Child's death turns up heat on China's
By Miao Ye Asia Time June 28, 03
HONG KONG - Now that SARS is yesterday's news, a new domestic issue is
quickly garnering nationwide attention in China. The controversy surrounds
the unnecessary death of Li Siyi, a three-year-old girl who was the daughter
of a heroin-addicted mother in Chengdu, capital of southwestern China's
Sichuan province. The issue has replaced severe acute respiratory syndrome as
the hottest chatroom topic in the country, with the majority of
opinion-holders extremely angry and disappointed - but not with the girl's
The driving force behind public anger is the perception of Chinese police as
abusers of authority who care little for the people they are supposed to
protect. This perception had already been fueled by the March death of Sun
Zhigang, a 27-year-old graphic designer at Guangzhou Daqi Garment Co in Wuhan,
capital of central China's Hubei province. He was killed on March 20 after
being detained three days before because of not carrying valid
identification. Although his employer provided the relevant document within
hours of his arrest, Sun was not released from detention by police and ended
up getting beaten to death by his cellmates.
According to the Chengdu Shangbao newspaper last Sunday, the more recent of
the two events took place in the Qingbaijiang district of Chengdu. On June 4,
Li Guifang, a heroin-addicted mother of one, locked her three-year-old
daughter at home and disappeared. It was not until the evening of June 21,
when the woman's neighbor smelled an unpleasant odor and called police, that
the incident was brought to light. When police officers broke through the
door and entered the house, the toddler had starved to death in the
Initially it seemed an open-and-shut case of a negligent parent. However,
when Chengdu Shangbao reporters investigated the case further on Monday, the
day after breaking the story, they discovered a new and disturbing element.
Li had left her daughter locked up at home on June 4 and went to Jintang
county, 10 kilometers outside her residential district, where she aimed to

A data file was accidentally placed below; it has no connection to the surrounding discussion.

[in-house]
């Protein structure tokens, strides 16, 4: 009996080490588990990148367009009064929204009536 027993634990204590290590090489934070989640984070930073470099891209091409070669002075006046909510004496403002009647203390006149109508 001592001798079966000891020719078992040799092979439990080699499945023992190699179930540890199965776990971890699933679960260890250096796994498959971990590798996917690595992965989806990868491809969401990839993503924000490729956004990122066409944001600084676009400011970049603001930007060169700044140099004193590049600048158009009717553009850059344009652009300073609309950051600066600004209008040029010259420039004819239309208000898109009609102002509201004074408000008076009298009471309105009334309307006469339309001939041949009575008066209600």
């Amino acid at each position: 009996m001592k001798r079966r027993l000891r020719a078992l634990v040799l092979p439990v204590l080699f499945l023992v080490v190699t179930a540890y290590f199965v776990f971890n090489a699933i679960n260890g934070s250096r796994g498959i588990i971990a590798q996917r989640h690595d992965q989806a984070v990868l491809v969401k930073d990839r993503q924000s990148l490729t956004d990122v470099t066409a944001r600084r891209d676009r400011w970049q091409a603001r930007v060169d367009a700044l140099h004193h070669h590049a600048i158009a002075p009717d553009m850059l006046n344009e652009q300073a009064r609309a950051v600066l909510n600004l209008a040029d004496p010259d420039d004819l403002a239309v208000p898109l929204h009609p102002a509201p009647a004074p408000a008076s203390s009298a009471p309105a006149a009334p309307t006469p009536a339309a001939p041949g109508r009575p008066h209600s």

steal anything she could that was of value in order to support her heroin
habit. She was caught by police and sent to a rehabilitation center on theft
and drug charges.
Upon her arrest, Li knelt and pleaded with police to allow her to return home
to release her daughter to her relatives before being taken to the detention
center. The police officers did not agree, nor did they take measures to
verify her repeated claim that her toddler was home alone. They would not
call the local police station on Li's street or notify any of her relatives
(she has two sisters and one brother). Her daughter was therefore left at
home, where she starved and died alone.
According to the Procedures for Compulsory Drug Addiction Rehabilitation
issued by the State Council on 1995, drug takers must be rehabilitated. A
compulsory rehabilitation decision shall be given to an addict before he/she
joins any rehabilitation center. The law also stipulates that within three
days after the decision being made, the addict's family, employer and local
police station must be notified. However, these regulations were ignored by
the police officers involved in this case.
The case has stirred widespread anger. A typical Internet posting said: "I'm
also a mother. I believe that even if a mother is scourged by drugs,
addiction aside, she is still a nice mother with a conscience. She knelt and
begged for help to rescue her child after being arrested, which means that
she's a qualified mother." Another person commented: "After reading the
article, my heart was broken and tears ran down my cheeks. Public servants,
what a joke. Where's their humanity? Are they humans? I'm so angry."
This incident followed the conclusion of the Sun Zhigang case. Amid public
pressure, a total of 12 people were found guilty of beating Sun to death,
receiving death penalties or terms of imprisonment ranging from three years
to life. Another positive result from the case is that the central government
has annulled the decades-old "Measures for Internment and Deportation of
Urban Vagrants and Beggars" and promulgated new regulations on aid to the
homeless and beggars.
Police officials in Chengdu have obviously drawn lessons from the Sun Zhigang
case in Guangzhou when handling the Li issue. With one hand they quickly
arrested those associated with Li Siyi's death and with the other blocked all
follow-up reports by media.
According to the local government on Wednesday, investigations found that
police stations in the outskirts of Jintang county and the United Village of
Qingbaijiang District in Chengdu had made calls to families of Li Guifang but
nobody answered the phone. Police officers therefore ignored her begging and
didn't attach any importance to it. Officers from the two police stations
that imposed compulsory rehabilitation on Li Guifang have been determined to
be responsible for the death of little Li Siyi.
Chengdu police are refusing access to information regarding the case for all
local media, but the reporter who broke the story for the Chengdu Shangbao
has disseminated her story via the Internet on online bulletin boards such as
bbs.people.com and forum.xinhuanet.com. While attempts have been made to
suppress postings related to the story, the size and speed of the Internet
and its huge popularity in China have rendered such efforts futile.
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